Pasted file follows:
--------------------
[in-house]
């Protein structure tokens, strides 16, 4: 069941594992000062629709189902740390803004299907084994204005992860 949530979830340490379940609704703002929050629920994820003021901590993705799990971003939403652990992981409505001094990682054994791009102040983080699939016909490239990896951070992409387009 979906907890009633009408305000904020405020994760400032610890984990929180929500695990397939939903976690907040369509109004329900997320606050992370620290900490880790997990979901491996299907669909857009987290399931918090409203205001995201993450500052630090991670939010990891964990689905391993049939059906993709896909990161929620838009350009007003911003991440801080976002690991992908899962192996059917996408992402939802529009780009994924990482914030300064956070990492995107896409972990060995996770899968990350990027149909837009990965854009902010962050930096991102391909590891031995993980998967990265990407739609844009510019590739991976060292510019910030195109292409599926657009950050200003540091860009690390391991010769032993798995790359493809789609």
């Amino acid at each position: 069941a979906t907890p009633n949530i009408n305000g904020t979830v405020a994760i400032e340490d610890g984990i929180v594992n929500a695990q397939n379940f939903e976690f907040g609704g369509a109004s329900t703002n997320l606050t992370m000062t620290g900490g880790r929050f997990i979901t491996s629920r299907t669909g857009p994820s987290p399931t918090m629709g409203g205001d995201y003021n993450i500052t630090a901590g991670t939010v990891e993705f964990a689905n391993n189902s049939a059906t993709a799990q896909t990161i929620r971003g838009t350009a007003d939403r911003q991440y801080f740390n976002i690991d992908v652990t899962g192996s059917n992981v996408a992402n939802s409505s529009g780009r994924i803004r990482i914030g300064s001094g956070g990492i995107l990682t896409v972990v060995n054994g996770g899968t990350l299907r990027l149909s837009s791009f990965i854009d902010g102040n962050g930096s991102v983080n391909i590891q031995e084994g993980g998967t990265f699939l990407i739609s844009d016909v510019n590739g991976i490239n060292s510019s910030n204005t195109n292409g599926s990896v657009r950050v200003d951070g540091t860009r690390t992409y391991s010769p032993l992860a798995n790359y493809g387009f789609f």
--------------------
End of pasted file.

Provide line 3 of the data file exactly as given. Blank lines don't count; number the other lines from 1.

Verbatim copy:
């Amino acid at each position: 069941a979906t907890p009633n949530i009408n305000g904020t979830v405020a994760i400032e340490d610890g984990i929180v594992n929500a695990q397939n379940f939903e976690f907040g609704g369509a109004s329900t703002n997320l606050t992370m000062t620290g900490g880790r929050f997990i979901t491996s629920r299907t669909g857009p994820s987290p399931t918090m629709g409203g205001d995201y003021n993450i500052t630090a901590g991670t939010v990891e993705f964990a689905n391993n189902s049939a059906t993709a799990q896909t990161i929620r971003g838009t350009a007003d939403r911003q991440y801080f740390n976002i690991d992908v652990t899962g192996s059917n992981v996408a992402n939802s409505s529009g780009r994924i803004r990482i914030g300064s001094g956070g990492i995107l990682t896409v972990v060995n054994g996770g899968t990350l299907r990027l149909s837009s791009f990965i854009d902010g102040n962050g930096s991102v983080n391909i590891q031995e084994g993980g998967t990265f699939l990407i739609s844009d016909v510019n590739g991976i490239n060292s510019s910030n204005t195109n292409g599926s990896v657009r950050v200003d951070g540091t860009r690390t992409y391991s010769p032993l992860a798995n790359y493809g387009f789609f």